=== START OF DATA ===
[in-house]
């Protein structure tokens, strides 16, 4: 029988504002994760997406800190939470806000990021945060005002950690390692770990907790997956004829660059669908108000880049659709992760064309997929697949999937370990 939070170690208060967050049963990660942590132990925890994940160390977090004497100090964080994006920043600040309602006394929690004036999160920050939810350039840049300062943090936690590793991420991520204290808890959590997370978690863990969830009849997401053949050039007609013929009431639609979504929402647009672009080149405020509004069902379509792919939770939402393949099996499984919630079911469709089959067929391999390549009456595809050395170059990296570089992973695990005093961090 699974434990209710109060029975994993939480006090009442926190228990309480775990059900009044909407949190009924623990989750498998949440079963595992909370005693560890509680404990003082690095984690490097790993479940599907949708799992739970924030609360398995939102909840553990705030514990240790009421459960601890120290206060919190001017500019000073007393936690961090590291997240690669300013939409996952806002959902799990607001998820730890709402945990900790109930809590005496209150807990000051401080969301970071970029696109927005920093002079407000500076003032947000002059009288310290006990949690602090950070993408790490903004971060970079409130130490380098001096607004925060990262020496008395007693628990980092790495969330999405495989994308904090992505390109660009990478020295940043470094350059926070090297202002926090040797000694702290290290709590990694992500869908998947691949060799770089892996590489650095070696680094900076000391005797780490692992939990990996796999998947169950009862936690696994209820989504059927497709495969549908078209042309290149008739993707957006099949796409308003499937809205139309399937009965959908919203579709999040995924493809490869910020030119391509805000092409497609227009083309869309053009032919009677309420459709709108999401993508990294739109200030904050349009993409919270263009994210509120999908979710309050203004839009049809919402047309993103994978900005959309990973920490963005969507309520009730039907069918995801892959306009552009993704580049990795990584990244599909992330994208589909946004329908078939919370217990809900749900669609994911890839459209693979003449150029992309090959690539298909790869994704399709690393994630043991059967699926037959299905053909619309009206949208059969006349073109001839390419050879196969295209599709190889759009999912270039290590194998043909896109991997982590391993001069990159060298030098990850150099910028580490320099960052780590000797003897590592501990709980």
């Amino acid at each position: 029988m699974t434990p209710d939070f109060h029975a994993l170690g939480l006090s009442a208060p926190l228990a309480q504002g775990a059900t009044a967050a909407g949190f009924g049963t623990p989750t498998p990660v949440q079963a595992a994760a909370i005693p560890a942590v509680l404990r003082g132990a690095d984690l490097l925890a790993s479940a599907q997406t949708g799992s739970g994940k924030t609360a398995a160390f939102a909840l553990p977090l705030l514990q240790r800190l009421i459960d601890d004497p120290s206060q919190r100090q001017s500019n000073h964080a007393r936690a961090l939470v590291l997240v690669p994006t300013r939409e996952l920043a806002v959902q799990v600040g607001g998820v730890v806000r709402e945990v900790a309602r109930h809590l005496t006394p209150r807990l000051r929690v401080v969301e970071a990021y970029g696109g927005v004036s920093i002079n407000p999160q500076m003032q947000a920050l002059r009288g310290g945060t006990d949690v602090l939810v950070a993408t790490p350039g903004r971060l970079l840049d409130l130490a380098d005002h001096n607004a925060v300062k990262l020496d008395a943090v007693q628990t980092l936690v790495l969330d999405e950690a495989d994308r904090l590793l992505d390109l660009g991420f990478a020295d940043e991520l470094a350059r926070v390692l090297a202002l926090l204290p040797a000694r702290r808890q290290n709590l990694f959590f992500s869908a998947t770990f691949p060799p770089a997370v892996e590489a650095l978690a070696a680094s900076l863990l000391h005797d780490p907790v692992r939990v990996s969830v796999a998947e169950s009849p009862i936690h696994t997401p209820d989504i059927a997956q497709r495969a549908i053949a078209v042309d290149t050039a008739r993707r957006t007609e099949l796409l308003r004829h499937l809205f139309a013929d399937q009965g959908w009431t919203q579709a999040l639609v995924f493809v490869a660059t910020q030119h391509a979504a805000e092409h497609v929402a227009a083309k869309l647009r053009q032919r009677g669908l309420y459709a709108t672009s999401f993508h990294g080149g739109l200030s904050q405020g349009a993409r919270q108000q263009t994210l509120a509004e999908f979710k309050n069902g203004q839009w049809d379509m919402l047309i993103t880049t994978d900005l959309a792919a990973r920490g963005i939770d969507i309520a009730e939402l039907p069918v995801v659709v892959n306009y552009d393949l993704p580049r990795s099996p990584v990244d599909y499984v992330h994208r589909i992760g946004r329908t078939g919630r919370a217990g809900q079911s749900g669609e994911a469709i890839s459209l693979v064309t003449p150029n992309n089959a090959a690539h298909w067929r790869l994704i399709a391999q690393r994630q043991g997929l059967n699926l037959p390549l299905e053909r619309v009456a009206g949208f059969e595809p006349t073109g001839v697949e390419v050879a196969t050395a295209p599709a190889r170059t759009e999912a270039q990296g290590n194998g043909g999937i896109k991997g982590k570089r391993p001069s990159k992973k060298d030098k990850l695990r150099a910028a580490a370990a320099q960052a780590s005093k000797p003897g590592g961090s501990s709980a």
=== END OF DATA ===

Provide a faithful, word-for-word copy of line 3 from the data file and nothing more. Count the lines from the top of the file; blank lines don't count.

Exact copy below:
């Amino acid at each position: 029988m699974t434990p209710d939070f109060h029975a994993l170690g939480l006090s009442a208060p926190l228990a309480q504002g775990a059900t009044a967050a909407g949190f009924g049963t623990p989750t498998p990660v949440q079963a595992a994760a909370i005693p560890a942590v509680l404990r003082g132990a690095d984690l490097l925890a790993s479940a599907q997406t949708g799992s739970g994940k924030t609360a398995a160390f939102a909840l553990p977090l705030l514990q240790r800190l009421i459960d601890d004497p120290s206060q919190r100090q001017s500019n000073h964080a007393r936690a961090l939470v590291l997240v690669p994006t300013r939409e996952l920043a806002v959902q799990v600040g607001g998820v730890v806000r709402e945990v900790a309602r109930h809590l005496t006394p209150r807990l000051r929690v401080v969301e970071a990021y970029g696109g927005v004036s920093i002079n407000p999160q500076m003032q947000a920050l002059r009288g310290g945060t006990d949690v602090l939810v950070a993408t790490p350039g903004r971060l970079l840049d409130l130490a380098d005002h001096n607004a925060v300062k990262l020496d008395a943090v007693q628990t980092l936690v790495l969330d999405e950690a495989d994308r904090l590793l992505d390109l660009g991420f990478a020295d940043e991520l470094a350059r926070v390692l090297a202002l926090l204290p040797a000694r702290r808890q290290n709590l990694f959590f992500s869908a998947t770990f691949p060799p770089a997370v892996e590489a650095l978690a070696a680094s900076l863990l000391h005797d780490p907790v692992r939990v990996s969830v796999a998947e169950s009849p009862i936690h696994t997401p209820d989504i059927a997956q497709r495969a549908i053949a078209v042309d290149t050039a008739r993707r957006t007609e099949l796409l308003r004829h499937l809205f139309a013929d399937q009965g959908w009431t919203q579709a999040l639609v995924f493809v490869a660059t910020q030119h391509a979504a805000e092409h497609v929402a227009a083309k869309l647009r053009q032919r009677g669908l309420y459709a709108t672009s999401f993508h990294g080149g739109l200030s904050q405020g349009a993409r919270q108000q263009t994210l509120a509004e999908f979710k309050n069902g203004q839009w049809d379509m919402l047309i993103t880049t994978d900005l959309a792919a990973r920490g963005i939770d969507i309520a009730e939402l039907p069918v995801v659709v892959n306009y552009d393949l993704p580049r990795s099996p990584v990244d599909y499984v992330h994208r589909i992760g946004r329908t078939g919630r919370a217990g809900q079911s749900g669609e994911a469709i890839s459209l693979v064309t003449p150029n992309n089959a090959a690539h298909w067929r790869l994704i399709a391999q690393r994630q043991g997929l059967n699926l037959p390549l299905e053909r619309v009456a009206g949208f059969e595809p006349t073109g001839v697949e390419v050879a196969t050395a295209p599709a190889r170059t759009e999912a270039q990296g290590n194998g043909g999937i896109k991997g982590k570089r391993p001069s990159k992973k060298d030098k990850l695990r150099a910028a580490a370990a320099q960052a780590s005093k000797p003897g590592g961090s501990s709980a």